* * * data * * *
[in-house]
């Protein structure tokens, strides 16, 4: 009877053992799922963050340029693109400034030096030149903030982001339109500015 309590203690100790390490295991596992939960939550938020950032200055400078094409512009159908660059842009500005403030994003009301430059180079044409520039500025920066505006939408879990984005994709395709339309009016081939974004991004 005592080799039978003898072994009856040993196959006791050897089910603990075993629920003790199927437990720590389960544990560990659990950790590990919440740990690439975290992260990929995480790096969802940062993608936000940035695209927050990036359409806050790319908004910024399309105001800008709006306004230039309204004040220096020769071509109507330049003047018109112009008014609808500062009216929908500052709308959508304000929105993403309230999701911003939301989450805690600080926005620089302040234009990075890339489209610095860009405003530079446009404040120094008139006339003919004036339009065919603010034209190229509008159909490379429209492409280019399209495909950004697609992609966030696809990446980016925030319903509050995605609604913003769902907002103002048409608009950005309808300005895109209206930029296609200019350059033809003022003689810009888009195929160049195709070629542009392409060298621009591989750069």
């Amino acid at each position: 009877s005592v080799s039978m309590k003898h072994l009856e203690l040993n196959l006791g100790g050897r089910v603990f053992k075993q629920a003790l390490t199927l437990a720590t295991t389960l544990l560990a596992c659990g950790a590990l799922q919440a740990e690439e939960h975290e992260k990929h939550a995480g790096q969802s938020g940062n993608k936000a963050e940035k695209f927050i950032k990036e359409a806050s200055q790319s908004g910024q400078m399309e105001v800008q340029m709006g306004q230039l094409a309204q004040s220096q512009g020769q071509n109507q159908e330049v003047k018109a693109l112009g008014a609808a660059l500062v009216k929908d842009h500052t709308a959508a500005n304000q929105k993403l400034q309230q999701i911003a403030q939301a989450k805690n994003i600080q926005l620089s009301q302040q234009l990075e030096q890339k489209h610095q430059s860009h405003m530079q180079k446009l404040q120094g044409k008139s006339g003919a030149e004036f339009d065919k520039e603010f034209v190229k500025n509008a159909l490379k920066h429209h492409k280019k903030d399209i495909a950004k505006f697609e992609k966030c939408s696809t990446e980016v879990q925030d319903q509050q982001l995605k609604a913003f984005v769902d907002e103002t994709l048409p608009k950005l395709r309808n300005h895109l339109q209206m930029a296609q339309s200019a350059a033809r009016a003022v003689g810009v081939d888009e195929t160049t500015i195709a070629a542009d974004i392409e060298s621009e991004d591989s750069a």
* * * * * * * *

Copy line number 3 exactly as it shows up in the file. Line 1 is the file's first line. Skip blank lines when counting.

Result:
């Amino acid at each position: 009877s005592v080799s039978m309590k003898h072994l009856e203690l040993n196959l006791g100790g050897r089910v603990f053992k075993q629920a003790l390490t199927l437990a720590t295991t389960l544990l560990a596992c659990g950790a590990l799922q919440a740990e690439e939960h975290e992260k990929h939550a995480g790096q969802s938020g940062n993608k936000a963050e940035k695209f927050i950032k990036e359409a806050s200055q790319s908004g910024q400078m399309e105001v800008q340029m709006g306004q230039l094409a309204q004040s220096q512009g020769q071509n109507q159908e330049v003047k018109a693109l112009g008014a609808a660059l500062v009216k929908d842009h500052t709308a959508a500005n304000q929105k993403l400034q309230q999701i911003a403030q939301a989450k805690n994003i600080q926005l620089s009301q302040q234009l990075e030096q890339k489209h610095q430059s860009h405003m530079q180079k446009l404040q120094g044409k008139s006339g003919a030149e004036f339009d065919k520039e603010f034209v190229k500025n509008a159909l490379k920066h429209h492409k280019k903030d399209i495909a950004k505006f697609e992609k966030c939408s696809t990446e980016v879990q925030d319903q509050q982001l995605k609604a913003f984005v769902d907002e103002t994709l048409p608009k950005l395709r309808n300005h895109l339109q209206m930029a296609q339309s200019a350059a033809r009016a003022v003689g810009v081939d888009e195929t160049t500015i195709a070629a542009d974004i392409e060298s621009e991004d591989s750069a």